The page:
Soldiers who’ve been injured in battle can often be comforted with items that remind them of home. During the Siege of Bastogne in World War II, for example, an injured paratrooper requested something rather simple to calm his nerves: a drink. The lengths one of his comrades, Vincent Speranza, went to to get him said beverage is a tale that continues to be told decades later.
Siege of Bastogne
By December 1944, the Allied forces were well on their way to defeating the Germans in the Second World War. That being said, the enemy wasn’t about to go down without a fight. As the Americans and British pushed further into Europe, the Germans knew they needed to launch a powerful (and successful) offensive – thus began the Battle of the Bulge.
Beginning in mid-December 1944 and lasting until the end of the following month, the engagement, while ultimately an Allied victory, inflicted heavy casualties on both sides. The Allies suffered over 82,000 dead and injured, while the German total amounted to nearly 68,000.
Among the confrontations to occur during this time was the Siege of Bastogne. The Allies had liberated the town that September and the Germans were eager to retake it; the Führer believed taking back Bastogne would allow them to cut off the Allies’ access to Antwerp, which served as a critical strategic port.
Encircled by the Germans
Vincent Speranza of Company H, 3rd Battalion, 501st Parachute Infantry Regiment, 101st Airborne Division was deployed to the European Theater during the later years of the Second World War. He and his comrades were in the midst of the action while the Battle of the Bulge was underway – in fact, the Siege of Bastogne was his very first engagement.
While the German forces rained heavy fire down on the town, the US Army’s 28th Infantry Division did all it could to hold them off until reinforcements arrived. Before long, the 101st Airborne arrived on the scene, but its members still struggled to fight back the enemy.
By December 20, 1944, Bastogne was completely surrounded, and it would be another week before Gen. George Patton‘s Third US Army could break through. Prior to this, the Germans had pushed the Americans to surrender, to which Brig. Gen. Anthony McAuliffe replied, “NUTS!”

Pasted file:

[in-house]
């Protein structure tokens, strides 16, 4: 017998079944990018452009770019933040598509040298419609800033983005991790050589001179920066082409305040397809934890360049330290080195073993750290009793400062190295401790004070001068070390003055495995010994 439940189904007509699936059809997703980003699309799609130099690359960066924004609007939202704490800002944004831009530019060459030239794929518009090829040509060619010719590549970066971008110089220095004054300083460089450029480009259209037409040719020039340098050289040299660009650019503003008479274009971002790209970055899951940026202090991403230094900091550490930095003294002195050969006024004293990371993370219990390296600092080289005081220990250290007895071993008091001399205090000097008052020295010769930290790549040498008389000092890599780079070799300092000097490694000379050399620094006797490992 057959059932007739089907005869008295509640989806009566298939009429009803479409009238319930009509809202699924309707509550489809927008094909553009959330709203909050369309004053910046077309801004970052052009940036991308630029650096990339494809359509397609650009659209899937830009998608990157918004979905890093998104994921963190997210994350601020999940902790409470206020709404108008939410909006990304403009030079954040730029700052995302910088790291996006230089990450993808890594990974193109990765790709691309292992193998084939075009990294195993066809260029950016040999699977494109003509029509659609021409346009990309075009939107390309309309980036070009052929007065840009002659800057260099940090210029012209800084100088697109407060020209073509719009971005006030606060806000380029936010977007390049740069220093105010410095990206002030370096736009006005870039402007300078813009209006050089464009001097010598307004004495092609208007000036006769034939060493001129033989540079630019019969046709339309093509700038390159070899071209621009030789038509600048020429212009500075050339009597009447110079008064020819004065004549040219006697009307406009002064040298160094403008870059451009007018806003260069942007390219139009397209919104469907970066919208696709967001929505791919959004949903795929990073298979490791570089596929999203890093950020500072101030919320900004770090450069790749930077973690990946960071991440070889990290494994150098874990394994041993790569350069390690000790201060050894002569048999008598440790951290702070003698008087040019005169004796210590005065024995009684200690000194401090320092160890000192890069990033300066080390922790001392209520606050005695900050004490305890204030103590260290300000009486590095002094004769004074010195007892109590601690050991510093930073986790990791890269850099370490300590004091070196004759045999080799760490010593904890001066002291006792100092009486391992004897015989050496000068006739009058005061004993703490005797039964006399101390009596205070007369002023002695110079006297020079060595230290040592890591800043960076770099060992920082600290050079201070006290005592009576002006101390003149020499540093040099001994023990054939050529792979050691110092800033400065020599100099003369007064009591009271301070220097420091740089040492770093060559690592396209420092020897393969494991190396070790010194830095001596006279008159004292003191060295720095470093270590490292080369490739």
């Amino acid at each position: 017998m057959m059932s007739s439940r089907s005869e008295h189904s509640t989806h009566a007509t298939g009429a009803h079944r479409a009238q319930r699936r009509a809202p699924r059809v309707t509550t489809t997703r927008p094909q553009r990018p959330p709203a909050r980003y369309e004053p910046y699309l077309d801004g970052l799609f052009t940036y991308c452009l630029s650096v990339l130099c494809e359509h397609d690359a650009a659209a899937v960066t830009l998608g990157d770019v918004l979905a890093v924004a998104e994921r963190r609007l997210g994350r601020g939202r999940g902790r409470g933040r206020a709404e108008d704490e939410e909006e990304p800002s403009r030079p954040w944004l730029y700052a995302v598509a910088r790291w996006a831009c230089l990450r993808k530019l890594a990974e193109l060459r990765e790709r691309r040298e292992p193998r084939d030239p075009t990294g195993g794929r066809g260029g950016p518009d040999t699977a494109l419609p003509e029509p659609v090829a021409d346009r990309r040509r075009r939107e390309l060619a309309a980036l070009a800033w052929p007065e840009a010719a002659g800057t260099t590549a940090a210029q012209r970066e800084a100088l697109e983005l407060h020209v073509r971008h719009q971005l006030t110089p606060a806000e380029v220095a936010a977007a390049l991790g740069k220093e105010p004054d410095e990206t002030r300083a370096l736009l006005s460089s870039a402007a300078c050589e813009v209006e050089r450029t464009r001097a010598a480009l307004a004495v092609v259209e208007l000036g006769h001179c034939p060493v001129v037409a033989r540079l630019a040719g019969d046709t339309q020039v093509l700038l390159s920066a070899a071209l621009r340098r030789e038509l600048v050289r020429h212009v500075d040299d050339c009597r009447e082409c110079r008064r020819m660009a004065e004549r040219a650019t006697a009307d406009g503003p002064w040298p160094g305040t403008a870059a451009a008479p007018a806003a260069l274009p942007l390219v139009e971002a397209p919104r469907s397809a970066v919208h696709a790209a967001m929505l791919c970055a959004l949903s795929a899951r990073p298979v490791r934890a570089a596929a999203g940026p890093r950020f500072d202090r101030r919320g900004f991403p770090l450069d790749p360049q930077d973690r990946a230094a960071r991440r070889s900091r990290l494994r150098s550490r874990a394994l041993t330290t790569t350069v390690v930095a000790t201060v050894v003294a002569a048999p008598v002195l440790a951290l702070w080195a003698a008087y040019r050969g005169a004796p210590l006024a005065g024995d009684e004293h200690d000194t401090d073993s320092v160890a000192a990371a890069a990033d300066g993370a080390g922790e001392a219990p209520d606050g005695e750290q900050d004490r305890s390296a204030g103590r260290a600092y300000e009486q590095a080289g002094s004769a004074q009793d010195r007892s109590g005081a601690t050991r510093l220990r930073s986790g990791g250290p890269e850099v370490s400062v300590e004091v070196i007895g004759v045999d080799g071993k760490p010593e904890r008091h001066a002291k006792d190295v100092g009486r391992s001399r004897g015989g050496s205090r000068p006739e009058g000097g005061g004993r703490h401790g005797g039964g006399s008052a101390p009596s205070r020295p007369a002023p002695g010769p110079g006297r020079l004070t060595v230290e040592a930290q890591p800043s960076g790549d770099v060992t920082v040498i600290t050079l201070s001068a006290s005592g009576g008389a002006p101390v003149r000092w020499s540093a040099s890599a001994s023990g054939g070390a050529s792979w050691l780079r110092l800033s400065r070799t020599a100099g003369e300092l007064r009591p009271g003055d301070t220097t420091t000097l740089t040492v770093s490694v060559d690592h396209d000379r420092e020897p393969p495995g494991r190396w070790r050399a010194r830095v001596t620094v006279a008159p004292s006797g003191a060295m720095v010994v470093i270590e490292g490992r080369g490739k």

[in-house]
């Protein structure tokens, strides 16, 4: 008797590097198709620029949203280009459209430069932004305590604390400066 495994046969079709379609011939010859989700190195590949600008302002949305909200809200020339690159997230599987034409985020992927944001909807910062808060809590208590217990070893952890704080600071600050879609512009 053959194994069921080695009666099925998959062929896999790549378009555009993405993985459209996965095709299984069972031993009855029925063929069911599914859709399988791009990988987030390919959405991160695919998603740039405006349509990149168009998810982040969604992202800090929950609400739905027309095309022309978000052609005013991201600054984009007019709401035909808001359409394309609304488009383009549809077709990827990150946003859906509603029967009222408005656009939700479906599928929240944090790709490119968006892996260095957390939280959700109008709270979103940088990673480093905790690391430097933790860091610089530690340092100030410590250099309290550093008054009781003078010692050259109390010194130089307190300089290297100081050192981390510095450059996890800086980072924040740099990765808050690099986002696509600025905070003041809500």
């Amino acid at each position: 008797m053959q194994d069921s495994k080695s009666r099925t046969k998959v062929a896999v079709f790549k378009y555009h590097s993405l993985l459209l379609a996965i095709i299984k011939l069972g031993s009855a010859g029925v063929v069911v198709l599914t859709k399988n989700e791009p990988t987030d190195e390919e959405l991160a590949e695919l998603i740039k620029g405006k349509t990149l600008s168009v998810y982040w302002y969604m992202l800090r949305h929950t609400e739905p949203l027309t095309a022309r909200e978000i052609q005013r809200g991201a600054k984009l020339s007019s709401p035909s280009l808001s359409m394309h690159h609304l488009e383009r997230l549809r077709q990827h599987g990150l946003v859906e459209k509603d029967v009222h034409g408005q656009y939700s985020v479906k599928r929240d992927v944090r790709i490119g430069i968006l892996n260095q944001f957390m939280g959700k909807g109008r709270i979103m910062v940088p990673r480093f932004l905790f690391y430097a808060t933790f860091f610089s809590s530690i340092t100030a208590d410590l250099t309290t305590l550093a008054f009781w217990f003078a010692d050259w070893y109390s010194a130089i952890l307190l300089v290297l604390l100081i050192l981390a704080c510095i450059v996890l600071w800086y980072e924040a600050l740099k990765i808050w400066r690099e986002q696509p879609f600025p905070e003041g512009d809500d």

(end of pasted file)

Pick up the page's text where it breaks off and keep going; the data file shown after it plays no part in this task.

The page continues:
Vincent Speranza saw a fellow soldier in need
When the enemy shelling died down, Vincent Speranza immediately went to work helping the wounded. Along the way, he ran into a friend and assistant machine gunner, Joe Willis. The former paratrooper recalled:
“I found him and asked ‘How you doin?’ He said, ‘I got a couple pieces of shrapnel in my leg. It’s not too bad.’ I asked if there was anything I could do for him. He said, ‘Yeah, go find me something to drink.'”
Speranza took the request seriously and entered Bastogne in search of something to give his comrade. The issue, however, was that many of the buildings were in ruin. Despite this, he was able to find a bombed-out tavern with a working tap and used his helmet to collect a sizeable amount of beer.
When Speranza returned to camp, others began asking for alcohol, so he made a second run. After this trip, he was told to stop, as the drinks could actually kill some of the wounded; he spoke to the regimental surgeon, who threatened to shoot him because “if you give these guys beer, you’ll kill ’em.”
An amazing revelation came decades later
Over six decades later, Vincent Speranza returned to Bastogne to celebrate the opening of the Bastogne War Museum. While there, he chatted with two soldiers, one from the Netherlands and another from Belgium. After telling the beer story, the duo exclaimed, “You were the GI who gave beer to the wounded? You’re famous in Europe!”
Aware Speranza didn’t know what they meant, the pair called a waiter over and ordered an “Airborne Beer.” A local brewery had thought it up, and the drink’s label featured a picture of a soldier lugging beer in his helmet. To add to the gimmick, the brew was even served to the veteran in a small ceramic helmet.
Vincent Speranza had another surprise up his sleeve
A few years after discovering he was the inspiration behind Airborne Beer, Vincent Speranza made the news once again. This time around, he’d decided he would relive his old parachuting days by jumping out of an aircraft – and he would do so at the age of 91. Speranz had completed several jumps before this, and had actually decided to become a paratrooper when he’d heard they earned an extra $50 a month.
The memorable jump occurred in 2016, with Speranza diving in tandem with Mike Elliott from the All Veteran Parachute Team. Speaking about the moment after, he said, “Fantastic. Beautiful. Absolutely. I’m glad I lived to see that. It makes you feel good, that you’re facing a moment of truth. You’re going to survive or hit the ground in a million pieces.”
On August 2, 2023, Vincent Speranza died at the age of 98. He left behind an incredible story and legacy that few will ever live up to.